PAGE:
Keith Ogorek, senior vice president of marketing for Author Solutions – which operates Archway Publishing for Simon & Schuster, shared three options for creating an outline on his Indie Book Writers blog. In the post, Ogorek reviews three popular options: the classic outline, the summary outline and storyboarding.

 

Click here to read more about outlines >>

 

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Author Feature

Author Feature: JC Colarusso Shares Her Self-Publishing Path

From time to time, Archway Publishing turns over its blog to its authors, giving them the opportunity to share stories and perspectives about their individual self-publishing journeys. The following are the words of JC Colarusso, author of “Short Tales of a Long Doggie.” Check out our free publishing guide for more information on Archway’s supported self-publishing services.

My advice:9781480816435_COVER.indd

Follow your passion!  If there is one formula I would recommend for writing, or in life, it would be that. I have always wanted to write a book.  I
have written about personal experiences, I have tried to write total fiction, but when it came right down to completing a writing project from start to finish, it was when I followed my passion.

About Passion:

I have always loved animals.  I grew up in rural Saskatchewan, where most of our animals were sadly considered as part of our next meal. I like to think that I was always able to recognize the beauty and the awareness of these animals, whether it was a chicken, or a cow or a deer.   It wasn’t until I moved to the city and saw the waste of these little, perfect spirits due to neglect or abuse, that I realized I needed to do something to help them.  But rescue work is very difficult, and the outcome often heartbreaking.  I found that the most productive thing I could do, and hopefully do well, was to write to young minds and help them understand this concept of mutual respect.   Buddy, my wonderful little dog was going to help me do that!

Buddy the dachshund was my “once in a lifetime” dog.   Determined, funny and independent, as dachshunds are bred to be, he spent his 13 years teaching me a myriad of life lessons.

Colarusso's advice to aspiring authors: "Follow your passion!  If there is one formula I would recommend for writing, or in life, it would be that."

Colarusso’s advice to aspiring authors: “Follow your passion! If there is one formula I would recommend for writing, or in life, it would be that.”

My Target Audience:

Children respond to dachshunds because they are short in stature and comical in nature- truly endearing. Today children are pushed to be active, and are kept very busy from the time they are very young.  I like to think that reading develops their mind in a whole different way than playing computer games.  Reading with your child, interacting and talking about the book is important and necessary.  Computers are great but there is a lack of human interaction that concerns me.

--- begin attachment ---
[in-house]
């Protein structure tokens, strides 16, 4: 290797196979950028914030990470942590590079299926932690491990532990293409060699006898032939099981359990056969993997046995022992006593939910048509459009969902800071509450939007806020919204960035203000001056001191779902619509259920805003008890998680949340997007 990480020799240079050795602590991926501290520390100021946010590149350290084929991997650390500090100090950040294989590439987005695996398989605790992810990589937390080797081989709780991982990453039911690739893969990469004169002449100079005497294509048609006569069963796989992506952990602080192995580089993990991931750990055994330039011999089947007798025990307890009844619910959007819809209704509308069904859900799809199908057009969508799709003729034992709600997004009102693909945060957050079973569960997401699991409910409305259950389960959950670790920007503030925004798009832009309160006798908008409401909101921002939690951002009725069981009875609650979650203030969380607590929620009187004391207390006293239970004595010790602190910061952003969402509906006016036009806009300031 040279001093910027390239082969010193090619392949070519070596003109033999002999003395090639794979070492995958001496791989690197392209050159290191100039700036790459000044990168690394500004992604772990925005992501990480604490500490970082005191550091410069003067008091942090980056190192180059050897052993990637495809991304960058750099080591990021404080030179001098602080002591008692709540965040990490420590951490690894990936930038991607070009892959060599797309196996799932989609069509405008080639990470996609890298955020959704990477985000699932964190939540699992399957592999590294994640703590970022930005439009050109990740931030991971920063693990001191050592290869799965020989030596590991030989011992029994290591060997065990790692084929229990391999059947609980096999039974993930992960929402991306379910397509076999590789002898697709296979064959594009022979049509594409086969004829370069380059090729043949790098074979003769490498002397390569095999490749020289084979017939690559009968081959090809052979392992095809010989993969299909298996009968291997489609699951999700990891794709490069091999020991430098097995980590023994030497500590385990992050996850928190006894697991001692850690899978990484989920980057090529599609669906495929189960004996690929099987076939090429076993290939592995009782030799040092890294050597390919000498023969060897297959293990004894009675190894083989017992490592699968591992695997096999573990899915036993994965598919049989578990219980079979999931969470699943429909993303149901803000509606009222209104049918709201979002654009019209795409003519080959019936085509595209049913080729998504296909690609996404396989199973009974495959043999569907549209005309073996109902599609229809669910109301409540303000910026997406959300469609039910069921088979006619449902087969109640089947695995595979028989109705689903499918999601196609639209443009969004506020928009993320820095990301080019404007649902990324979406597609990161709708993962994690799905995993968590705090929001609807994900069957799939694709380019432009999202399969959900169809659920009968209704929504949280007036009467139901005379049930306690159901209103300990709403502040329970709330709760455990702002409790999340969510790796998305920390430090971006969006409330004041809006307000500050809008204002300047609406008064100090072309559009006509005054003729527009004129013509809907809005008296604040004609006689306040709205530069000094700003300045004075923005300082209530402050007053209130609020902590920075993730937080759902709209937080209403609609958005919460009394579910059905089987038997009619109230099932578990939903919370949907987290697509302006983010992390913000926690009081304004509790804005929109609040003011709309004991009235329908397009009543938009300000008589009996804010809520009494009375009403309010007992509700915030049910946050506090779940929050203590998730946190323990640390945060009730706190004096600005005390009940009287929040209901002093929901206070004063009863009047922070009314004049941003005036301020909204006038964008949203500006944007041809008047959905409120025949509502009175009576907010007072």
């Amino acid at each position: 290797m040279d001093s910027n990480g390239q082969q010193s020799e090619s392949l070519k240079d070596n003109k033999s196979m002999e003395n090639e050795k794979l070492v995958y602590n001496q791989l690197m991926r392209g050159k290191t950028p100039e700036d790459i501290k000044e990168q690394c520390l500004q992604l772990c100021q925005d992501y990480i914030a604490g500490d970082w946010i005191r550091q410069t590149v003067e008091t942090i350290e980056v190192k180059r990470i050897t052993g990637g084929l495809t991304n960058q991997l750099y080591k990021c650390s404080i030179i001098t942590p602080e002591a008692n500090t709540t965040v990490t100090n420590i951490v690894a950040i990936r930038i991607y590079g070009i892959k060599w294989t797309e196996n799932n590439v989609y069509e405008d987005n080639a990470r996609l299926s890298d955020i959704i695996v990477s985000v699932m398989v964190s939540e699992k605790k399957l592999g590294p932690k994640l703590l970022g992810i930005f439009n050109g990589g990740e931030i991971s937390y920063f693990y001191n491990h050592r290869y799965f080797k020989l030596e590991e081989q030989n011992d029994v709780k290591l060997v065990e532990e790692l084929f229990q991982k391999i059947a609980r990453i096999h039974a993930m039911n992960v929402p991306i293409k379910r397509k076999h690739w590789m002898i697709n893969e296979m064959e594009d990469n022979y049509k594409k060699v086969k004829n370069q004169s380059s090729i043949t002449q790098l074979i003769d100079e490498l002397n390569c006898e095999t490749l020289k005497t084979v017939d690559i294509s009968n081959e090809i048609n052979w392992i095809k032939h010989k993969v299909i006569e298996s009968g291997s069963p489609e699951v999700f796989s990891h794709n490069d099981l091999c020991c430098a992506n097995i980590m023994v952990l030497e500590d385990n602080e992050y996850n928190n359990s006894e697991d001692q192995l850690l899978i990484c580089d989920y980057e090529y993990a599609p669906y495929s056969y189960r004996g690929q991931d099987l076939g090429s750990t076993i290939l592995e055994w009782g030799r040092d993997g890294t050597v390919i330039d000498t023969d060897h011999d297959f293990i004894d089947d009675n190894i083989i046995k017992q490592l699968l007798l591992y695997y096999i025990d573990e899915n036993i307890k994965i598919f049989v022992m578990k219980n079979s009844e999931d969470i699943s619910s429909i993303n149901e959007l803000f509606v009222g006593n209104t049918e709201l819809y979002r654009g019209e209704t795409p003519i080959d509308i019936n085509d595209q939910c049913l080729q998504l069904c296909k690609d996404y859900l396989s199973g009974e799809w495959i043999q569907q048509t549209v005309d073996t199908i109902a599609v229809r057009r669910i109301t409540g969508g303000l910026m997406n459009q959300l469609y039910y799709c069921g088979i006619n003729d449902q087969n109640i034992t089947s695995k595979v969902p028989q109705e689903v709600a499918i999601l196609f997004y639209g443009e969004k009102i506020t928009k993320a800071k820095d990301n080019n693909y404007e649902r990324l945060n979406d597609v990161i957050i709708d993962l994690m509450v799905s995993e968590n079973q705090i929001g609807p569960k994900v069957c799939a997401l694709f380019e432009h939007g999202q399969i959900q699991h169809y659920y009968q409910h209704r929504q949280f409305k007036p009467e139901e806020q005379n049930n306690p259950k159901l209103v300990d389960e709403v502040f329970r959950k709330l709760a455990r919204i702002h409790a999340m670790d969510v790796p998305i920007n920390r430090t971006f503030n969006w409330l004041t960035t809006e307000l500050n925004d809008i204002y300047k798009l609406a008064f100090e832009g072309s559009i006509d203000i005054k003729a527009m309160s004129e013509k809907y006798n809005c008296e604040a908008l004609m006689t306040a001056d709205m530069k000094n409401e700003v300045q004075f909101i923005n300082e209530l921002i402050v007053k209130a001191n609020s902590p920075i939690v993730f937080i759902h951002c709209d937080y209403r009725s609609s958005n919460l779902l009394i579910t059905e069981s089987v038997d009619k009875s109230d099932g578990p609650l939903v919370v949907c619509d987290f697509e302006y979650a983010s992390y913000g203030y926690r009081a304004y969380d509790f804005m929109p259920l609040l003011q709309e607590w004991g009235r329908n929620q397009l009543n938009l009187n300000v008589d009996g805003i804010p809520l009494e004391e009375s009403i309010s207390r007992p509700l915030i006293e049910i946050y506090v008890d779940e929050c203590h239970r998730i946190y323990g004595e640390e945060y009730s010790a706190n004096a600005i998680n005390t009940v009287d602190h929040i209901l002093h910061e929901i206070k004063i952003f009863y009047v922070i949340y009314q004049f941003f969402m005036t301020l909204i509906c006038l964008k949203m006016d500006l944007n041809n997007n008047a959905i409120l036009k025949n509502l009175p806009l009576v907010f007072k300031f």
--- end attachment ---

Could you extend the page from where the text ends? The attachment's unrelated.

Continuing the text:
The other issue is that we have become a disposable society.  And pets have become increasingly disposable.  I wonder when families get rid of a pet for whatever reason, it sends a sad and fearsome message to a child who wonders if they could be disposable as well.

My Team:

Although I felt I had good instinct, if I wanted this book to become a reality I needed help. As a full time working person, the amount of time I could dedicate to this project was limited.  That was when I found Archway Publishing.  They helped me fill in the gaps with what I needed to know in order to produce a quality product.  They had experts who guided me along the way, and encouraged me every time I was ready to give up.

The Result:

Everything about this book is upbeat.  The character is always happy, and always ready for each new adventure.  He loves his life and where he lives and everything around him.  The graphics are bright and cheerful, and the location is a sunny, happy place called Florida. This is a truly endearing book, written with love.  How could it not be successful?

– AWP –

Archway Publishing is always looking for content for its blog. If you’re an Archway Publishing author and would like to share an idea for a guest blog post, please tweet us @ArchwayPub or send us a message through our Facebook page – www.facebook.com/ArchwayPublishing

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Author Feature

Craig Swanson: Retired journalist, editor share writing tips

Craig Swanson is retired journalist and editor and author of  “The Selma Campaign,” released through Archway Publishing in November 2014. The book examines the impact of the “foot soldiers” in the Civil Rights struggle for voting rights. Swanson and his book were featured in a video on Oprah.com.

 When I retired from daily newspapering a few years ago, I tried writing a novel. The results were, to be charitable, uneven. What had once seemed a fairly easy proposition – develop an interesting narrative and present it in lucid and compelling prose – turned daunting.

For years, I was sure that the only thing preventing me from writing The Great American Novel was time – time to massage the story line and brood over character development; time to ponder plot twists and establish just the right tone. Mostly, I just needed time to think, which is what retirement gave me.

Six years, a lot of thinking and three abandoned novels later, I no longer aspire to write a great work of

Craig Swanson stands on the Edmund Pettus Bridge in Selma, Alabama.

Craig Swanson stands on the Edmund Pettus Bridge in Selma, Alabama, site of the March 7, 1965, “Bloody Sunday” Civil Rights conflict.